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Why local trumps organic for nutrient content

November 4, 2012

I’m sure by now many of you have heard about the Stanford study claiming that organic foods are no healthier or safer than conventional alternatives.

There were so many problems with this study and the media reporting of it that it’s difficult to know where to start. To begin with, their results did not, in fact, support the claim that organic foods are “no healthier or safer” than conventional alternatives. Their data – if we are to take them at face value – suggest only that organic produce is no more nutritious than conventional produce. From their own conclusion:

The published literature lacks strong evidence that organic foods are significantly more nutritious than conventional foods. Consumption of organic foods may reduce exposure to pesticide residues and antibiotic-resistant bacteria.

According to the authors, organic foods are no more nutritious than conventional foods. But, ahem, eating organic foods may reduce exposure to pesticide residues and antibiotic-resistant bacteria. Somehow that last bit just slid right by in most of the media coverage of the study. The headlines were all about how organic is no better than conventional in terms of nutrient content, but few articles analyzed the significance of the increased exposure to pesticide and antibiotic resistance bacteria. No mention of the fact that pesticides, herbicides and other harmful chemicals that have been shown to cause health problems – especially in vulnerable populations like children. No mention of the 2010 report issued by a panel of scientists convened to study the effects of environmental toxins on cancer urging Americans to eat organic produce grown without pesticides, fertilizers or other chemicals, because the U.S. government has grossly underestimated the number of cancers caused by environmental toxins. No mention of the especially high risk these chemicals present to unborn children, such as lifelong endocrine disruption, hormone imbalances and other problems.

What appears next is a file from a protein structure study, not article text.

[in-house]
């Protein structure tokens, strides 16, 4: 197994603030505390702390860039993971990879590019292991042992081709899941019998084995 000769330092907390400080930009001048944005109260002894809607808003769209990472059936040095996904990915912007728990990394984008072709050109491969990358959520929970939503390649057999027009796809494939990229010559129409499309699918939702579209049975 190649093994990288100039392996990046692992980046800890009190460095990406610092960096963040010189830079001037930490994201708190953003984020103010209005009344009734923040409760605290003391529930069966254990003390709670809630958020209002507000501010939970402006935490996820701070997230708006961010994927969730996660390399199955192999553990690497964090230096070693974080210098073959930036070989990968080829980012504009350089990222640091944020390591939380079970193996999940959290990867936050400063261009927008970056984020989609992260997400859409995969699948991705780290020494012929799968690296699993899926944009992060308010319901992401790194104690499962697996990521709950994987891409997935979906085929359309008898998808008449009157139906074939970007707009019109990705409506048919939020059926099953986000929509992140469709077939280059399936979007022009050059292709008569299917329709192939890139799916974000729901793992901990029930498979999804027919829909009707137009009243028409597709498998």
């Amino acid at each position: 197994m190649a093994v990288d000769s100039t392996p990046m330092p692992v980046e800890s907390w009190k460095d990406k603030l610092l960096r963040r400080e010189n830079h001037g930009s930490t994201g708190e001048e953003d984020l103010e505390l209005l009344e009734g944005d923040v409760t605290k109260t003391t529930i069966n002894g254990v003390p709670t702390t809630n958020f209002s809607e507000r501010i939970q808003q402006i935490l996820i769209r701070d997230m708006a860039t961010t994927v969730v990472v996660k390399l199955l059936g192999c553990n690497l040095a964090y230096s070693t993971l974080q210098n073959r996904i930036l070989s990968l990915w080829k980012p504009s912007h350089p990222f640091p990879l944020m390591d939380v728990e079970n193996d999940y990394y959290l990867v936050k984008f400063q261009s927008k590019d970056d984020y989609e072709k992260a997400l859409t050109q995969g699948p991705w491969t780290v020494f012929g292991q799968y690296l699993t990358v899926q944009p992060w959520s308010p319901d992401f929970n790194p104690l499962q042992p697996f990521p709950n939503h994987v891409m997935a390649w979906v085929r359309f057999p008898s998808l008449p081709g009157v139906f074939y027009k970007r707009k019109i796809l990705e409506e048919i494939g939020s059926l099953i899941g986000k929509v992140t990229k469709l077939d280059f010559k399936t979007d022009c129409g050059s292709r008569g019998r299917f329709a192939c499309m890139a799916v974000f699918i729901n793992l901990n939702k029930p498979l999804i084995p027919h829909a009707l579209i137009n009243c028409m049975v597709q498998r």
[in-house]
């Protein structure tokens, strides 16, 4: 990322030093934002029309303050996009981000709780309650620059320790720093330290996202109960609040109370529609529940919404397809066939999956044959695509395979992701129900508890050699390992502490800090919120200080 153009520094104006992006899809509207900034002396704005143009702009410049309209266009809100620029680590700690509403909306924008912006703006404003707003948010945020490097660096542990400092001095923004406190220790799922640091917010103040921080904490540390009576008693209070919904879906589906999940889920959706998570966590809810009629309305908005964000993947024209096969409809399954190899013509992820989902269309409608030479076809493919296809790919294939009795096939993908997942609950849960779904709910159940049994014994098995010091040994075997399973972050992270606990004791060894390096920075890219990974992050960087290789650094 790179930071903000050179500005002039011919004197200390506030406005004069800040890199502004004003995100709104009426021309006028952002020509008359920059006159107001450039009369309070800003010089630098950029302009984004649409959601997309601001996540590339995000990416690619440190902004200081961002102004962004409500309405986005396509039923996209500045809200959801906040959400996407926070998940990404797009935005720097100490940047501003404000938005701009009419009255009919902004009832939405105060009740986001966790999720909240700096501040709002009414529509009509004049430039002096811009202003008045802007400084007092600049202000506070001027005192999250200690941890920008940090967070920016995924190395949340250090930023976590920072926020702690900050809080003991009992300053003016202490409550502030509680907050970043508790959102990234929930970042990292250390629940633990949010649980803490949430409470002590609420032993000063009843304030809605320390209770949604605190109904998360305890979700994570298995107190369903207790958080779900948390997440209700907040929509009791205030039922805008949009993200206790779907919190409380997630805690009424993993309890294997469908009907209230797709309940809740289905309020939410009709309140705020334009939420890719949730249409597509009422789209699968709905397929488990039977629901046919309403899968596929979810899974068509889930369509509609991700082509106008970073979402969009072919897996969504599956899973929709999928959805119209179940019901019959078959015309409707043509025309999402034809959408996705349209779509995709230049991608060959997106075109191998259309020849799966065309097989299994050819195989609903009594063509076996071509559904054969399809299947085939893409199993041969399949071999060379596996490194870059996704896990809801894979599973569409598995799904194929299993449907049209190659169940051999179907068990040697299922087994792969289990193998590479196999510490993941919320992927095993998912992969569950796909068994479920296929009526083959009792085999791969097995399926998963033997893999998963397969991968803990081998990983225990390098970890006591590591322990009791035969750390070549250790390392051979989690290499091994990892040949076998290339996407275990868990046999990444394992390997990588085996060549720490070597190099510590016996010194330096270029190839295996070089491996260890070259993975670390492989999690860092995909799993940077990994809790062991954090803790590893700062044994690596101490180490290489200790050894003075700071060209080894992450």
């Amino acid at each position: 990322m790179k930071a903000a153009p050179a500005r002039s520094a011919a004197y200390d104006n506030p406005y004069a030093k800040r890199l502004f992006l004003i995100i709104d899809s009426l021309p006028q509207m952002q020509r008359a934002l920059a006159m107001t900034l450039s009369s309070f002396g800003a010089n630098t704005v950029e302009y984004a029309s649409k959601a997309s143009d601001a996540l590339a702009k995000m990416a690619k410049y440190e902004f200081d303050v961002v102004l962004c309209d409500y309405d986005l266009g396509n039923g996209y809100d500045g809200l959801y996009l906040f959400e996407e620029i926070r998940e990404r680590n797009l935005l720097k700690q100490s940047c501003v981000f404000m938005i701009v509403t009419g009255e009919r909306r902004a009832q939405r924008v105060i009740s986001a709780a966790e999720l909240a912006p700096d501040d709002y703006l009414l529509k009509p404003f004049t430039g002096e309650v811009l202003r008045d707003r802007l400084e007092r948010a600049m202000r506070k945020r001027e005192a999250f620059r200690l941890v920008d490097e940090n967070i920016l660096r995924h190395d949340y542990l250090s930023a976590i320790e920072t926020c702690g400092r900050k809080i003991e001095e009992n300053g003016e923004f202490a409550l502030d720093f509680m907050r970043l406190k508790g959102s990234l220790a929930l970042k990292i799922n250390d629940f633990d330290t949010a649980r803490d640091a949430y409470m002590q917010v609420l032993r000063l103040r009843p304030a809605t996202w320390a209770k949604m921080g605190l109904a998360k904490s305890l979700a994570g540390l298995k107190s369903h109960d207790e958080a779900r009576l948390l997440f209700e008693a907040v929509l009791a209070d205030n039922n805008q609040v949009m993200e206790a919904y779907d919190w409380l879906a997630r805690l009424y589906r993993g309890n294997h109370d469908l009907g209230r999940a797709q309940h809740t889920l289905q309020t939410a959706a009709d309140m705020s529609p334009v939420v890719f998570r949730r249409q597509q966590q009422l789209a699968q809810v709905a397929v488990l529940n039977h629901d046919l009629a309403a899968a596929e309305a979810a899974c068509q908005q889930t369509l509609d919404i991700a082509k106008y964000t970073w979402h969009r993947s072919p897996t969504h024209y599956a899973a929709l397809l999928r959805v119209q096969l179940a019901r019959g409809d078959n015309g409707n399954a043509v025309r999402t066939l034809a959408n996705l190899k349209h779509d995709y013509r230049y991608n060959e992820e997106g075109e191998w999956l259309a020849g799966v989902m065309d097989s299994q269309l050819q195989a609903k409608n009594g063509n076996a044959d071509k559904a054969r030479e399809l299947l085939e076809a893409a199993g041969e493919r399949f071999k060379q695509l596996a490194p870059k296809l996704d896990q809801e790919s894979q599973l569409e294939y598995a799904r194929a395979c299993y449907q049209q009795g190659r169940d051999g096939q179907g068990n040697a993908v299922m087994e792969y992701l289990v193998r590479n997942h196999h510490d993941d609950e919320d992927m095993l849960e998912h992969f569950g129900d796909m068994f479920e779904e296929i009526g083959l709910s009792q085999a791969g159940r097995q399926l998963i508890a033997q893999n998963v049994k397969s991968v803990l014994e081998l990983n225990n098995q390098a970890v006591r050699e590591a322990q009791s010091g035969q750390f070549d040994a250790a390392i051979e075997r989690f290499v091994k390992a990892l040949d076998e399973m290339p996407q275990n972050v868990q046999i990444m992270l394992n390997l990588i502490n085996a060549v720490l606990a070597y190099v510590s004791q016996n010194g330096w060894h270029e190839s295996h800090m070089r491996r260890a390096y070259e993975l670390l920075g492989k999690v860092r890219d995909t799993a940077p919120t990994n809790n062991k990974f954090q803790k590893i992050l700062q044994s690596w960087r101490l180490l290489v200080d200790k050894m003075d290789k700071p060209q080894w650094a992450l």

As important as those omissions are, I’d like to focus instead on nutrient content – since that is what the media coverage of the study primarily focused on. Is it really true that organic foods are no more nutritious than conventional foods?

via Why local trumps organic for nutrient content.

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